What Is A Power Of Attorney And Why Is It Important?
A Power of Attorney document gives a chosen person (sometimes a lawyer, other times a relative) legal authority to act on behalf of someone else in case they are unable to do so themselves. It allows the authorised person to manage the financial and/or business affairs of another in instances such as absence due to illness, overseas travel, or in the event of mental incapacity and a range of other issues agreed in the Power of Attorney document. For many people it is best to talk to a North Shore lawyer for Power of Attorney advice and support.
Why is it Important to have a Power of Attorney in place?
If at any time in your life you are considered incompetent to deal with your own affairs, you will need a trusted and competent person to do so on your behalf. A Power of Attorney allows you the opportunity to choose the person you trust with the power. They will only be allowed to operate within defined limits and authority that you set out in the Power of Attorney document. The document and its powers are to protect, rearrange, or deal with your financial and/or business affairs in a responsible manner. If for any reason you become unable to manage your own affairs in the future and you have not organised a Power of Attorney, a court of law may have to appoint persons, usually referred to as conservators, guardians, or committees, to act on your behalf. If court proceedings become necessary you may no longer be able to choose the person you would prefer to represent you. It will also take more time and cost more money.
What Acts does a Power of Attorney Allow?
In a valid Power of Attorney, the person you have named to act on your behalf will be referred to as your ‘Agent or ‘Attorney-in-Fact’ and will have the power to take any action permitted in the document on your behalf. In order to invoke such power, your agent may have to present the original, signed Power of Attorney document.
Different Types of Power of Attorney Documents
There are various types of Power of Attorney. You can see more detail here on the New Zealand law Society website. A brief summary follows:-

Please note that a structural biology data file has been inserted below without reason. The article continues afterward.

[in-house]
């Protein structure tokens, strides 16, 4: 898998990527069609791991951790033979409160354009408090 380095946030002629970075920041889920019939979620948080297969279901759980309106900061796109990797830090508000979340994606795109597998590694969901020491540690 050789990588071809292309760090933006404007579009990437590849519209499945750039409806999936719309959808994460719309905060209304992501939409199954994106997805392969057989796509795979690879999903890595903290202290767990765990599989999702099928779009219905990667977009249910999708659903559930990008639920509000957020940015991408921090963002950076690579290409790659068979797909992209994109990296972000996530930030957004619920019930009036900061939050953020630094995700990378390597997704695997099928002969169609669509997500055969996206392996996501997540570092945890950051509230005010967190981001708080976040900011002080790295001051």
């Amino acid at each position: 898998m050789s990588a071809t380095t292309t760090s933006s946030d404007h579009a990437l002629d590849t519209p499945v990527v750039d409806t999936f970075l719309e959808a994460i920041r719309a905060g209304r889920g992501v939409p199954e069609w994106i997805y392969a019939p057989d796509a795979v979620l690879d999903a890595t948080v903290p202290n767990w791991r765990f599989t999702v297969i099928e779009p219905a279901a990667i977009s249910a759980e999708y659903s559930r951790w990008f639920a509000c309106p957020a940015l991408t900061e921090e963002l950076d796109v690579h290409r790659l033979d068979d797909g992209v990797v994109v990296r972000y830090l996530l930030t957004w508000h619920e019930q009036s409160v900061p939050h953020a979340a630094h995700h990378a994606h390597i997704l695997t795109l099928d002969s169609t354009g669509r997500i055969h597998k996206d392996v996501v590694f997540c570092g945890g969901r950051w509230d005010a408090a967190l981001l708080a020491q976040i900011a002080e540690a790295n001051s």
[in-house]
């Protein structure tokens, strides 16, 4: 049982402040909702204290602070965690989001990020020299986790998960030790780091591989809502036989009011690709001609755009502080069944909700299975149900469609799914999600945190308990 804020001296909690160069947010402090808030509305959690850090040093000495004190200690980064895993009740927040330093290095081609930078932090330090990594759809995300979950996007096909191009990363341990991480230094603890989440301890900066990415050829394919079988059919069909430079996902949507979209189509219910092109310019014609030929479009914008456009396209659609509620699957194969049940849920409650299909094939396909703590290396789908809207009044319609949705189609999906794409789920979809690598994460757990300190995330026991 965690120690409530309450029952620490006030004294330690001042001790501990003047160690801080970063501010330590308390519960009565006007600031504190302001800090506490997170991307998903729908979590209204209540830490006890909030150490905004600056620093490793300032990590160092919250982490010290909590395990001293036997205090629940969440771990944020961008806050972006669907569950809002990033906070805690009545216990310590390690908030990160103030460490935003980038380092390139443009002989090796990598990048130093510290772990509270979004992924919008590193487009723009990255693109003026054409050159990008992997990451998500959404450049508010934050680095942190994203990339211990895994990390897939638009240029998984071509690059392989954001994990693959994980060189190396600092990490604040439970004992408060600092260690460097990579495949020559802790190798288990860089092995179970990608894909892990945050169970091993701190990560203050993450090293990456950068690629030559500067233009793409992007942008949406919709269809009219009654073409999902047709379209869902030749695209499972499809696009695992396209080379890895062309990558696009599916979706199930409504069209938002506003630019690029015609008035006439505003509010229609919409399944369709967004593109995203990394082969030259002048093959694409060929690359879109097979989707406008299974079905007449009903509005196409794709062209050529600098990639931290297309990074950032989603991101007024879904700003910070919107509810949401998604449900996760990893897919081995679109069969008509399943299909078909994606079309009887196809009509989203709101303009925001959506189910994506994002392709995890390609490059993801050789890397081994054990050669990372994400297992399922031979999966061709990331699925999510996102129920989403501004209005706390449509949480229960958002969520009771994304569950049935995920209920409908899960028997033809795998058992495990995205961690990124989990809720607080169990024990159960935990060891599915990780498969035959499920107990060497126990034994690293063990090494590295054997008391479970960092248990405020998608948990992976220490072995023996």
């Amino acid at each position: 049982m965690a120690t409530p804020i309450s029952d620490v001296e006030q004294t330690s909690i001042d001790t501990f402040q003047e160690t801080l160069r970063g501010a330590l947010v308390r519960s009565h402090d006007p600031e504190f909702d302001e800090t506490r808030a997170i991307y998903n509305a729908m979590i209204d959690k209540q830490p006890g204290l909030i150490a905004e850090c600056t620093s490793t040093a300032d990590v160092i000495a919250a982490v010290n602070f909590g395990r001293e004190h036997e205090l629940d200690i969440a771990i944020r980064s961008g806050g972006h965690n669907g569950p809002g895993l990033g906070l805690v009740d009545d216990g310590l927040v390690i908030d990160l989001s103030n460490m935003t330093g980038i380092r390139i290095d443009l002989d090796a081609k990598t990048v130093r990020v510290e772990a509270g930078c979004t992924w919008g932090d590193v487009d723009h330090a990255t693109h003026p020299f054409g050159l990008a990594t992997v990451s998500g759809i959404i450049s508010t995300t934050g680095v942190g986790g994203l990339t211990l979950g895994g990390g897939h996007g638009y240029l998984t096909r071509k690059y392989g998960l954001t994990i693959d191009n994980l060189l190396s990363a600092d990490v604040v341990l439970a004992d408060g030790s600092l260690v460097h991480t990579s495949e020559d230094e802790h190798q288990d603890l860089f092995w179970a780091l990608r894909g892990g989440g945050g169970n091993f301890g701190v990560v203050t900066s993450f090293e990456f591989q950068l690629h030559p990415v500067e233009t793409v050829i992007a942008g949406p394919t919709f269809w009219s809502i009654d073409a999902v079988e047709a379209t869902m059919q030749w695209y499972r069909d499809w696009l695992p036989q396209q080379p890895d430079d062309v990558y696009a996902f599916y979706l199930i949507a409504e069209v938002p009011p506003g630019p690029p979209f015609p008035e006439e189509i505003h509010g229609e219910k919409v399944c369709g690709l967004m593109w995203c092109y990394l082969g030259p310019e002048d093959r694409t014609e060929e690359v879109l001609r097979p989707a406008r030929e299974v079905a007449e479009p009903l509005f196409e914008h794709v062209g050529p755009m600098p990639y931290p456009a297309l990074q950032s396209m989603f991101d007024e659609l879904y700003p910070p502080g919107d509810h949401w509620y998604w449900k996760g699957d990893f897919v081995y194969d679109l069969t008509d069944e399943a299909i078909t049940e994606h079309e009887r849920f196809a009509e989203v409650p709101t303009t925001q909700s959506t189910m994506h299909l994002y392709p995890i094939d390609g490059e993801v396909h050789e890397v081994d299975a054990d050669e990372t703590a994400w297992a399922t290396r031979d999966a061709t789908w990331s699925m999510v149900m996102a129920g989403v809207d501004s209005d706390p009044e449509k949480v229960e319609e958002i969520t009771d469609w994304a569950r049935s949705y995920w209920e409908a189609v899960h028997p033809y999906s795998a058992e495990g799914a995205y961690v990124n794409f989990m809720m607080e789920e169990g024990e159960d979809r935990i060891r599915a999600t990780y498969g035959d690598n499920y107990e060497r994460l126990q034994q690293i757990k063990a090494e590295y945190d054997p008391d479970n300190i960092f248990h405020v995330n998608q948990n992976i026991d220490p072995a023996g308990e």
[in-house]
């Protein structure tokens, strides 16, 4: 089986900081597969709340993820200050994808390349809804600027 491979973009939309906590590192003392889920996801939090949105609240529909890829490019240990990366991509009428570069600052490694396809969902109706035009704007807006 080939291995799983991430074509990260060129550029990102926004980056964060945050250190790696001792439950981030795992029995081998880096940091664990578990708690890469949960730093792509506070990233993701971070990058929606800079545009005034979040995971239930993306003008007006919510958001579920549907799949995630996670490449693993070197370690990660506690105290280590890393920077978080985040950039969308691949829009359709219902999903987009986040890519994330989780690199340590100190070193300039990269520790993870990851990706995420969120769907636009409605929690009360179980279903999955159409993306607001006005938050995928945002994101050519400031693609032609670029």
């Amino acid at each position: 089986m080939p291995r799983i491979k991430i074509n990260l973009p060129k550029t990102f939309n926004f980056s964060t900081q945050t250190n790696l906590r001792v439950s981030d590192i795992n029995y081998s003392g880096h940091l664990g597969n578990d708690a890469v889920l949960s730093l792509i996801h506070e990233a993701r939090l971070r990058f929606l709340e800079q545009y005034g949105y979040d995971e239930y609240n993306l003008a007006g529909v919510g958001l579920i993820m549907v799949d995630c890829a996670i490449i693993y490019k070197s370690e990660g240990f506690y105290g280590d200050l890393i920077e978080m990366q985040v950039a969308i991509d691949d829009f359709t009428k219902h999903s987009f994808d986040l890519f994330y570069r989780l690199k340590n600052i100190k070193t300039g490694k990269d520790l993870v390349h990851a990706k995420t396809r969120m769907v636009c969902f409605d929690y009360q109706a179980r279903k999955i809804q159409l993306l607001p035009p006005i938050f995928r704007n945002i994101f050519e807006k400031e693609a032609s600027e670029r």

A Power of Attorney for Finances also called a ‘Durable Power of Attorney for Finances’, allows you to choose the person who will have the power to take decisions on your behalf regarding any legal or financial matters. In this document, you can be very specific about the actions you authorize the agent to take including the kind of decisions and which account/s the agent will have access to.
If you execute a Power of Attorney for Health Care, the agent can make decisions on the type of treatment you receive dependant on your medical condition. For example, becoming comatose or terminally ill or in situations where you may survive but are incapable of making your own medical decisions. This is a separate document that informs family members what type of medical care you want to receive or do not want to receive in the event that you are incapacitated. It can also be a directive that states that no heroic measures should be taken to keep you alive when there is no realistic prospect of full recovery. In some ways, a Living Will often duplicates the information contained in a Power of Attorney for Health.
An Enduring Power of Attorney legally authorises your agent/s to act on your behalf and, subject to certain conditions, will remain in force until death.
Guardianship is given by a probate court and is a legal relationship that gives a chosen person (guardian) the legal power to take decisions on behalf of the named person (ward). Proceedings for legal guardianship can be initiated in a probate court by a family member or friend. The court may require a medical examination, carried out by a licensed doctor, to establish whether the person’s condition makes him/her unable to meet the requirements essential for his/her personal health and safety.
Power of Attorney is also an important document for unmarried couples living together. It gives one partner the power to make decisions when the other becomes unable to do so. Without a Power of Attorney, the courts will usually assign power to the next-of-kin when a person becomes incapacitated.
Other Aspects of a Power Of Attorney
As long as you are alive you can revoke a Power of Attorney at any time by advising your Agent or Attorney-in-Fact of your decision.
A Power of Attorney can also have a date on which you wish it to expire.
A Power of Attorney can save you a lot of money and complication often in times of stress or emotional turmoil.
Imagine if a family member has a serious traffic accident and cannot make decisions about finance or health. With a Power of Attorney, the appointed agent can make those decision rather than having to go to court. Even simple things like stopping the electricity would need a court order without a Power of Attorney in place. Imagine too if someone has regular payments from their bank which are not necessary while they are away or incapacitated. If you have a Power of Attorney, then you can contact the bank on behalf of the incapacitated person and halt or suspend those unnecessary payments.
For help talk to a North Shore lawyer for Power of Attorney like McVeagh Fleming or visit their website www.mcveaghfleming.co.nz.